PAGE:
Security Dilemma in South China Sea: China, US and the choices for Philippines

Written by Sumantra Maitra.

As Philippines elections approach in May, the primary foreign policy choice facing the country is how to manage the rise of China, and the growing militarization of the South China Sea. This comes at a time of heightened tensions in the region, as Chinese coast guard vessels took over a portion of the Spratleys chasing away Vietnamese and Philippines fishermen, before heading back as a reminder of Chinese navy’s choke hold. That is just one in a series of events that in the last few months that dramatically increased the tension in the historically volatile and fluid region. At the time of writing this piece, USS John Stennis carrier group escorted by five other warships including two destroyers are heading to South China sea as a show of force “Freedom of Navigation” (FONOP) operation. The navies of United States and India are planning joint patrols in the South China Sea, as well as there are talks of reviving the long dormant Quadrilateral Security Dialogue between Japan, Australia, India and US, as three of the four above mentioned nations are planning a series of naval exercises that is sure to cheese off China. Continue reading Security Dilemma in South China Sea: China, US and the choices for Philippines

Philippines 2016: The Political Spectacle and the Frustrated Vote

Written by Anthony Lawrence A. Borja.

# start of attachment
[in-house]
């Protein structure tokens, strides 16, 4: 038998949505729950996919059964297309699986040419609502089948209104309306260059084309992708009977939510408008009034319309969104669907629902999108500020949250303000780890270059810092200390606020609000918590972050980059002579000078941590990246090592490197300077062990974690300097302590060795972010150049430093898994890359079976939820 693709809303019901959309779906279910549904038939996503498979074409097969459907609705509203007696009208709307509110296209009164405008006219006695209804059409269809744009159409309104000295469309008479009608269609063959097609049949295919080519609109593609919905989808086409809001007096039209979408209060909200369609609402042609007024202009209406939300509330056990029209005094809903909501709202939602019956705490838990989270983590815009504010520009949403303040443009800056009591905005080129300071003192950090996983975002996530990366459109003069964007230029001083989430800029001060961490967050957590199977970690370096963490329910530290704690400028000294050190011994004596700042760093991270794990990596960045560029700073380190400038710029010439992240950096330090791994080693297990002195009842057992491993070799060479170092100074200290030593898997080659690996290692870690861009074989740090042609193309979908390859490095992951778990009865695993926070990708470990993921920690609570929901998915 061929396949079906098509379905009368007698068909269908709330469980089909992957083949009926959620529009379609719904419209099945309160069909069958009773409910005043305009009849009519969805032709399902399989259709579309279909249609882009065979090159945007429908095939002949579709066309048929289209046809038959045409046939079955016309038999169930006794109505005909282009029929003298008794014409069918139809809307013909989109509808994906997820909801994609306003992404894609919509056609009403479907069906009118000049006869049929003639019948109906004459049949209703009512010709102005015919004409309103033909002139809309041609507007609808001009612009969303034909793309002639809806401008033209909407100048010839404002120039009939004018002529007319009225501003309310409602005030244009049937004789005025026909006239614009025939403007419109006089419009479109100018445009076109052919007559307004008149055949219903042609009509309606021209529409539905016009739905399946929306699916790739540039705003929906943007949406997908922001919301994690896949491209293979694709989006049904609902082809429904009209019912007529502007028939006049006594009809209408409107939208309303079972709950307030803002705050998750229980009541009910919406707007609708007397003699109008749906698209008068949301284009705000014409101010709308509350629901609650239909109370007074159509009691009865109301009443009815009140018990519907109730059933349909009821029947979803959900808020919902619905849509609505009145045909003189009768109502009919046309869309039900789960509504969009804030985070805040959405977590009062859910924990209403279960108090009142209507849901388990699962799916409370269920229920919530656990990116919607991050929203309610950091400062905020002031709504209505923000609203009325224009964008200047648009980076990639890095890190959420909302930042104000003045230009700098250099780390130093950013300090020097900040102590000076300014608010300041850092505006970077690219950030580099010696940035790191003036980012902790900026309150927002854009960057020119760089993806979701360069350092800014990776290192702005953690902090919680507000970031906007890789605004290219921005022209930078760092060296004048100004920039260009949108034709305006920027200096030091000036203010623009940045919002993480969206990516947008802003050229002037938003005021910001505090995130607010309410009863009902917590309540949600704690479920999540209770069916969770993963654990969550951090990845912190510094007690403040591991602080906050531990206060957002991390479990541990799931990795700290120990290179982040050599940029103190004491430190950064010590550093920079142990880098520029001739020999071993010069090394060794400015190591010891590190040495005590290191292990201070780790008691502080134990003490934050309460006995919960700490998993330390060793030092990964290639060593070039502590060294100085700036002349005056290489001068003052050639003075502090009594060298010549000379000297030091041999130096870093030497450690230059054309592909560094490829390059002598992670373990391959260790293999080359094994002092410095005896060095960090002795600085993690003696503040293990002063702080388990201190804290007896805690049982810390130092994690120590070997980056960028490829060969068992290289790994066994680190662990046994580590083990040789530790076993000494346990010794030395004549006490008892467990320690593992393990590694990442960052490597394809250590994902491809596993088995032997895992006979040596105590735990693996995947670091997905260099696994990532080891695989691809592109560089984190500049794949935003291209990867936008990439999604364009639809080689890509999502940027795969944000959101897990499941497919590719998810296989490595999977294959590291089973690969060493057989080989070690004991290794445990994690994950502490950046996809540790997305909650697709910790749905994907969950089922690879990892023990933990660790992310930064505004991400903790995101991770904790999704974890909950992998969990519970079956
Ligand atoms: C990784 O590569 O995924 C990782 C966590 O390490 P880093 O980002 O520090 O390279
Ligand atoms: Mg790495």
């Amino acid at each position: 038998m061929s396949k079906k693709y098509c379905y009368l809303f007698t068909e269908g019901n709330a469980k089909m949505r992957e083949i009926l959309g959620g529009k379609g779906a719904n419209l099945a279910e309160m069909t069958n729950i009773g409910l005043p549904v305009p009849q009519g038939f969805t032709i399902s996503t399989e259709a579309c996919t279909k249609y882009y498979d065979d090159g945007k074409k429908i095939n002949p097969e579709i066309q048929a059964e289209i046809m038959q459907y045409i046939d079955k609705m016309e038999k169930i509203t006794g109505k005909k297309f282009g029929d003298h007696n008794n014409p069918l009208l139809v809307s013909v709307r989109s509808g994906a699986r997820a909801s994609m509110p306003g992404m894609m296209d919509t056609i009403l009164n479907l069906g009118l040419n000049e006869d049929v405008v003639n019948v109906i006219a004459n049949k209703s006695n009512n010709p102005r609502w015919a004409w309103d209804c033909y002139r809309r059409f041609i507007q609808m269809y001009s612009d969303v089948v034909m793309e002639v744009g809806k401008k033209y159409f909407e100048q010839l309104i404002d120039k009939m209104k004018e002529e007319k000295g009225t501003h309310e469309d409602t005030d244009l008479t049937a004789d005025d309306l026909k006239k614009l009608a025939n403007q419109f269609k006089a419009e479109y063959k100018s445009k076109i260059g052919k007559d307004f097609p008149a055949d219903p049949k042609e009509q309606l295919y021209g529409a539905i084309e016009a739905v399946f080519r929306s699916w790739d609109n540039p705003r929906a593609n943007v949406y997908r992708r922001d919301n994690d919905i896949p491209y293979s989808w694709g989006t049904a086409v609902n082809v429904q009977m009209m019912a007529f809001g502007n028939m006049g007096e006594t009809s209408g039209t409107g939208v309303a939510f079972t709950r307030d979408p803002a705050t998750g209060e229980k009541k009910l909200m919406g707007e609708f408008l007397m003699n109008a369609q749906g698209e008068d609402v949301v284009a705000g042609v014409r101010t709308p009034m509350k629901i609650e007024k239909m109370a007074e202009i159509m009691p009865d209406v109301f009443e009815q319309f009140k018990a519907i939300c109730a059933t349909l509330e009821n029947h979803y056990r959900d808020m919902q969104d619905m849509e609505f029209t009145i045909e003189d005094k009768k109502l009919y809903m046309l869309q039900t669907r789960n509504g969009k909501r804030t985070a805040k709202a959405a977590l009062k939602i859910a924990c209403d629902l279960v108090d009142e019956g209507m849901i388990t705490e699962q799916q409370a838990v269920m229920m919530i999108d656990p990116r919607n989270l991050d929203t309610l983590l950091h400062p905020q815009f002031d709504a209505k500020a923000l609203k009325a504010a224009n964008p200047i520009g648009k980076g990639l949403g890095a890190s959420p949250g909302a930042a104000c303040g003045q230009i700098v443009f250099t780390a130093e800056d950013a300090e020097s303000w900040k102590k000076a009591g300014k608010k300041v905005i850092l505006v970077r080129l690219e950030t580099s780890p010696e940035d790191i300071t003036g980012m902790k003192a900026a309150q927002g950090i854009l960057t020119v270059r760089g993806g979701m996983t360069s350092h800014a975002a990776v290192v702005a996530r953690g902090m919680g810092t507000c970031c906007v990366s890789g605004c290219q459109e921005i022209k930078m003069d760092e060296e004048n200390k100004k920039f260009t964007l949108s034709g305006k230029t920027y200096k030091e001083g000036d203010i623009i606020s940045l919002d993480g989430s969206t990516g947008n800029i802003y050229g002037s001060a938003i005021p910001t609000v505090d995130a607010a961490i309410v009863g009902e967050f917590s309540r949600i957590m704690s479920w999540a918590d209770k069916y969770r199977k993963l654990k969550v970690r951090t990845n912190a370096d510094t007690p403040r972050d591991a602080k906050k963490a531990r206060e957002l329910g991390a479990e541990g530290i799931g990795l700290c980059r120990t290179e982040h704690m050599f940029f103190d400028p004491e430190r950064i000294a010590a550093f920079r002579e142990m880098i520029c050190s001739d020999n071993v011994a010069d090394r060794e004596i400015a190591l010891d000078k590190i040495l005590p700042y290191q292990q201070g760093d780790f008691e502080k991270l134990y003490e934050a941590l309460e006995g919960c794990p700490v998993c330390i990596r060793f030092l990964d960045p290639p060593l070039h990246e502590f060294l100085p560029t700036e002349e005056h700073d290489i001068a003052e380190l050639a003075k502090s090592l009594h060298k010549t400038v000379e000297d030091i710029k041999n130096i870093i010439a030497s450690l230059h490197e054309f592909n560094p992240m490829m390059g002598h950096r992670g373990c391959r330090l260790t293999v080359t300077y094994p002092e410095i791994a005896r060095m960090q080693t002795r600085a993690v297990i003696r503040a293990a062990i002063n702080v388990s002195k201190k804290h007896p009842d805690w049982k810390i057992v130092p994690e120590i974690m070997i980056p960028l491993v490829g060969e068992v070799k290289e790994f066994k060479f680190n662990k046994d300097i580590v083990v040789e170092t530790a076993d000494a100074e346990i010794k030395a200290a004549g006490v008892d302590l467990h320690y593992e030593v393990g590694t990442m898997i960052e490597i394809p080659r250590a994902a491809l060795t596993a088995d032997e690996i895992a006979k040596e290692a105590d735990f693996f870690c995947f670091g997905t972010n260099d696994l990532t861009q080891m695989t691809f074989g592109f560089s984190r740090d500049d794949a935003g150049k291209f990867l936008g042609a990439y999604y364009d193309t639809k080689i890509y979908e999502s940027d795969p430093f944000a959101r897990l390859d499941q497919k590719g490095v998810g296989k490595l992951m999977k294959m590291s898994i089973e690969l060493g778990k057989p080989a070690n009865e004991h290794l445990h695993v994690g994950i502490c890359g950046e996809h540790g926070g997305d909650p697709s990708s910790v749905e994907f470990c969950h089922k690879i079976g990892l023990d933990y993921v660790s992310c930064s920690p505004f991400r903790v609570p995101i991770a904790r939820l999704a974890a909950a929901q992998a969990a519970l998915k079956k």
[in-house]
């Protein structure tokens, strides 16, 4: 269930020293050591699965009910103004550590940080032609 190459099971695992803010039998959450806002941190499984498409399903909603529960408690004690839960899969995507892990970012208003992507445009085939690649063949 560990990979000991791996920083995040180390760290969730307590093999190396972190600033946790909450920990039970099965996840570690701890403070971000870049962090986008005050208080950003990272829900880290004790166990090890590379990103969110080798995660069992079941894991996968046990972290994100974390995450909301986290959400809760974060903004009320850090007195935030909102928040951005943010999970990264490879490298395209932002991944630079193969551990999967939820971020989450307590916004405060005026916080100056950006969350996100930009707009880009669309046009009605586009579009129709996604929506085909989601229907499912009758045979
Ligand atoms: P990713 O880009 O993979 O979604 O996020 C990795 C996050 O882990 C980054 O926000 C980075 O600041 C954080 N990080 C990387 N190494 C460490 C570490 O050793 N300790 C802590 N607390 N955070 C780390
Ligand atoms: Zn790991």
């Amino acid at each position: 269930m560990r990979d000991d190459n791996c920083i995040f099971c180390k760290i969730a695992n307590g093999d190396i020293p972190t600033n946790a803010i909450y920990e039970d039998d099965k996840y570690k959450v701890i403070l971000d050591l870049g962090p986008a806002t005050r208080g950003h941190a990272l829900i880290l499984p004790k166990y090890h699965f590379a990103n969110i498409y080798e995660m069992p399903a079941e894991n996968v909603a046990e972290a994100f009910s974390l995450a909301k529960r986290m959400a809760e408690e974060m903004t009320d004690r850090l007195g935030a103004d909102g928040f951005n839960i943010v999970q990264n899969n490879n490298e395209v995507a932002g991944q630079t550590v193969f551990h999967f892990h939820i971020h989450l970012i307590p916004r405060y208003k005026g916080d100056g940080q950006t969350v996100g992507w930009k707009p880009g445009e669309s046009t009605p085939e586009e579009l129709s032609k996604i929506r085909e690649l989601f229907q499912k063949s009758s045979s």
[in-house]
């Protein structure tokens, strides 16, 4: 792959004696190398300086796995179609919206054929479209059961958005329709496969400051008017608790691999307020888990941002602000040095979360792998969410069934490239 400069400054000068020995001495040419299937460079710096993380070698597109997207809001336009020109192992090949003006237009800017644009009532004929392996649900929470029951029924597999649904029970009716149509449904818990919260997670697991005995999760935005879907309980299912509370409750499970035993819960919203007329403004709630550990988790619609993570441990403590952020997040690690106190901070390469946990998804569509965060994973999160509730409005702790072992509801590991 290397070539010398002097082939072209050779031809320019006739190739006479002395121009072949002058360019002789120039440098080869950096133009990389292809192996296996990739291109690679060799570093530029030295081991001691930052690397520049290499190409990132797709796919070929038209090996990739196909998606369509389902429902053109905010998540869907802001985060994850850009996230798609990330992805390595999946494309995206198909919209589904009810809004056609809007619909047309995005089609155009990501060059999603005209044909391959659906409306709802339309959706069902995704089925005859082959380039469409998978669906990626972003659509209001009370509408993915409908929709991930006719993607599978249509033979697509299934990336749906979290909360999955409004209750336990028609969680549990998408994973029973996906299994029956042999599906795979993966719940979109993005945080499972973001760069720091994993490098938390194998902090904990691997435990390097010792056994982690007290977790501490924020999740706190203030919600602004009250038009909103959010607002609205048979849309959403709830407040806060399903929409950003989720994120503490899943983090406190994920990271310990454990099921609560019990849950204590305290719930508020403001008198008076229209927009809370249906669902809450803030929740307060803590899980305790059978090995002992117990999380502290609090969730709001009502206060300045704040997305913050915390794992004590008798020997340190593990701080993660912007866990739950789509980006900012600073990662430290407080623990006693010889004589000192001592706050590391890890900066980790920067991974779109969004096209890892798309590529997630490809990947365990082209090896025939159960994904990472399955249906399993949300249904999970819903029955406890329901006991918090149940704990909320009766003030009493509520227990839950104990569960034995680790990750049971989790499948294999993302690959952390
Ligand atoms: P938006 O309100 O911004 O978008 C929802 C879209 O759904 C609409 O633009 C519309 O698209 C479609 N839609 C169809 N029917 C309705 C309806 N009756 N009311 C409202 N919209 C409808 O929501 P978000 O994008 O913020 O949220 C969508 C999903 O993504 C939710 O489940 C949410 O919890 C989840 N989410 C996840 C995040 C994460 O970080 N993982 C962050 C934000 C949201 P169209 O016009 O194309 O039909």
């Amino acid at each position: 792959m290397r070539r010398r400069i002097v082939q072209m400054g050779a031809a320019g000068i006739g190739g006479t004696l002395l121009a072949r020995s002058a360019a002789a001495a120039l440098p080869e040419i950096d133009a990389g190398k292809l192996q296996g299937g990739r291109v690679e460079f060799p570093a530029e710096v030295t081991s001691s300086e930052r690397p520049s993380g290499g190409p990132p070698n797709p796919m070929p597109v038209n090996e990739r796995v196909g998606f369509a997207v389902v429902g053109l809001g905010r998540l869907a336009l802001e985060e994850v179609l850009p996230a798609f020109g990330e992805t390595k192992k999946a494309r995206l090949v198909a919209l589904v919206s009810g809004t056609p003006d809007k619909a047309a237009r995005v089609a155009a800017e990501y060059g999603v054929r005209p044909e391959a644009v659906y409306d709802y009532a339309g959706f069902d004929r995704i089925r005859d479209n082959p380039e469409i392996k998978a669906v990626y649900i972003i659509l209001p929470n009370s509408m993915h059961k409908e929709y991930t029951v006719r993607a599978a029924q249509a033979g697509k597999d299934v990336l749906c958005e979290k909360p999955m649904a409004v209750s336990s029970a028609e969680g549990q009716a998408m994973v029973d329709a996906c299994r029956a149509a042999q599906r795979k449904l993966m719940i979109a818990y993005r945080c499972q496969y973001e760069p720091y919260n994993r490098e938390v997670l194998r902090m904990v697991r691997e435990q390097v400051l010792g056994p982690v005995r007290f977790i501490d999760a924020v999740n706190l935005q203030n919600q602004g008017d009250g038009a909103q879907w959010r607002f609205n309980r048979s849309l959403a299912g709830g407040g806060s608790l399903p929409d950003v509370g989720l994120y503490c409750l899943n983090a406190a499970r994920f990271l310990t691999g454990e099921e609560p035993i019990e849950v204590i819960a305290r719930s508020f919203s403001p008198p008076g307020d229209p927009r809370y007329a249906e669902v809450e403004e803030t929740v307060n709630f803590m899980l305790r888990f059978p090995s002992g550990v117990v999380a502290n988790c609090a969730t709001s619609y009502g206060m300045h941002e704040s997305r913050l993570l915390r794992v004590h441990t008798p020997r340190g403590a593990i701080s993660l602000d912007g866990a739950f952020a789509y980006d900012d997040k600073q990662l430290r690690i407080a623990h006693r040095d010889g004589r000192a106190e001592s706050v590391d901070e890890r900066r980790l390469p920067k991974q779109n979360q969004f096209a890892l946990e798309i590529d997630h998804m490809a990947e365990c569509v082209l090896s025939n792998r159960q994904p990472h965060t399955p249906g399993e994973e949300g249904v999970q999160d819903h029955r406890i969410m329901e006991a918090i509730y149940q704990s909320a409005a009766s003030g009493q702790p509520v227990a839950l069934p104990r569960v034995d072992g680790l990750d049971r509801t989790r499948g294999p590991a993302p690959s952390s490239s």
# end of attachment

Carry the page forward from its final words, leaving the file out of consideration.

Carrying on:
In understanding what a political spectacle is I find a brawl as an apt analogy because when one breaks out in the open you will find at least six types of people.  First are those who are in the fight (i.e. representatives and other citizens in the public sphere), second are spectators forming the human cordon around it, and third are those who are passers-by paying marginal or no attention to the spectacle.  Now from the chain of spectators there are those who would either join or try to stop the fight, and those who will simply walk away from the spectacle upon losing interest.  Lastly, there are those who would remain as mere spectators during the entire span of the spectacle.  Electoral Politics usually takes the form of brawls ranging from the verbal and civilized, to the physical and savage, if not deadly encounters.  These engagements are based, not only upon activities ranging from festivities to violence but upon the projection of competing narratives that are meant to attract people who share the sentiments projected via political marketing.  I note that spectators are attached and concerned with the narratives behind and projected by such spectacles, and that this attachment in turn defines and sustain their spectatorship.  However, I note that election in a democratizing state is a curious spectacle since it is based upon both sustained spectatorship and its brief suspension.  Thus, in the context of relatively high voter turnouts averaging at 74.25% from 1992 to 2013, the persistence of a myriad of social problems, we must turn our attention towards the link between frustration and the narratives being projected during the current 2016 elections.  Continue reading Philippines 2016: The Political Spectacle and the Frustrated Vote